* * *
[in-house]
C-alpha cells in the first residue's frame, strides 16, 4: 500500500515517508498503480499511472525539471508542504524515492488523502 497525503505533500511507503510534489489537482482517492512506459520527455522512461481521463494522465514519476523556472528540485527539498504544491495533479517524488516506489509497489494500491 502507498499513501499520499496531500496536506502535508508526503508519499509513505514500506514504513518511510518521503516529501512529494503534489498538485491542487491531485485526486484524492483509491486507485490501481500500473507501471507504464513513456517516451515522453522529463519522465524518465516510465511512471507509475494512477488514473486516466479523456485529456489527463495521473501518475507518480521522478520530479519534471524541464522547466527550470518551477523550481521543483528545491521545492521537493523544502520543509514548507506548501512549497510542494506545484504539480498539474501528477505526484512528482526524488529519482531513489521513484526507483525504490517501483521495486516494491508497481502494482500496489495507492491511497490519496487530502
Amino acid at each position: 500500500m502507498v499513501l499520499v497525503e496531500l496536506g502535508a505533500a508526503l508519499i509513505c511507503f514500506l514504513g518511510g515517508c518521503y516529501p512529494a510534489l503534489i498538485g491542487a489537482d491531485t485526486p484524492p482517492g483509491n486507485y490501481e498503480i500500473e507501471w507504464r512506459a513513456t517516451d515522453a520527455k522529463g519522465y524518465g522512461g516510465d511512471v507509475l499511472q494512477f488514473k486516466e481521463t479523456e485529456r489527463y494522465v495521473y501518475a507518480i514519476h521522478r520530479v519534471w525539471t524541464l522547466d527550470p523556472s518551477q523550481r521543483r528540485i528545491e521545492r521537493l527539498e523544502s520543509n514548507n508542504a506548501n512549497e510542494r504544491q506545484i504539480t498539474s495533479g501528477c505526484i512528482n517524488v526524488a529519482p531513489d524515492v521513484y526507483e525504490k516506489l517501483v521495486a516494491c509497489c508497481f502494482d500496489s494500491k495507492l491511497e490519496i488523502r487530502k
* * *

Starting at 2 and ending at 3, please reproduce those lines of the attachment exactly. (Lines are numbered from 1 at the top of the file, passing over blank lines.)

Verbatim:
C-alpha cells in the first residue's frame, strides 16, 4: 500500500515517508498503480499511472525539471508542504524515492488523502 497525503505533500511507503510534489489537482482517492512506459520527455522512461481521463494522465514519476523556472528540485527539498504544491495533479517524488516506489509497489494500491 502507498499513501499520499496531500496536506502535508508526503508519499509513505514500506514504513518511510518521503516529501512529494503534489498538485491542487491531485485526486484524492483509491486507485490501481500500473507501471507504464513513456517516451515522453522529463519522465524518465516510465511512471507509475494512477488514473486516466479523456485529456489527463495521473501518475507518480521522478520530479519534471524541464522547466527550470518551477523550481521543483528545491521545492521537493523544502520543509514548507506548501512549497510542494506545484504539480498539474501528477505526484512528482526524488529519482531513489521513484526507483525504490517501483521495486516494491508497481502494482500496489495507492491511497490519496487530502
Amino acid at each position: 500500500m502507498v499513501l499520499v497525503e496531500l496536506g502535508a505533500a508526503l508519499i509513505c511507503f514500506l514504513g518511510g515517508c518521503y516529501p512529494a510534489l503534489i498538485g491542487a489537482d491531485t485526486p484524492p482517492g483509491n486507485y490501481e498503480i500500473e507501471w507504464r512506459a513513456t517516451d515522453a520527455k522529463g519522465y524518465g522512461g516510465d511512471v507509475l499511472q494512477f488514473k486516466e481521463t479523456e485529456r489527463y494522465v495521473y501518475a507518480i514519476h521522478r520530479v519534471w525539471t524541464l522547466d527550470p523556472s518551477q523550481r521543483r528540485i528545491e521545492r521537493l527539498e523544502s520543509n514548507n508542504a506548501n512549497e510542494r504544491q506545484i504539480t498539474s495533479g501528477c505526484i512528482n517524488v526524488a529519482p531513489d524515492v521513484y526507483e525504490k516506489l517501483v521495486a516494491c509497489c508497481f502494482d500496489s494500491k495507492l491511497e490519496i488523502r487530502k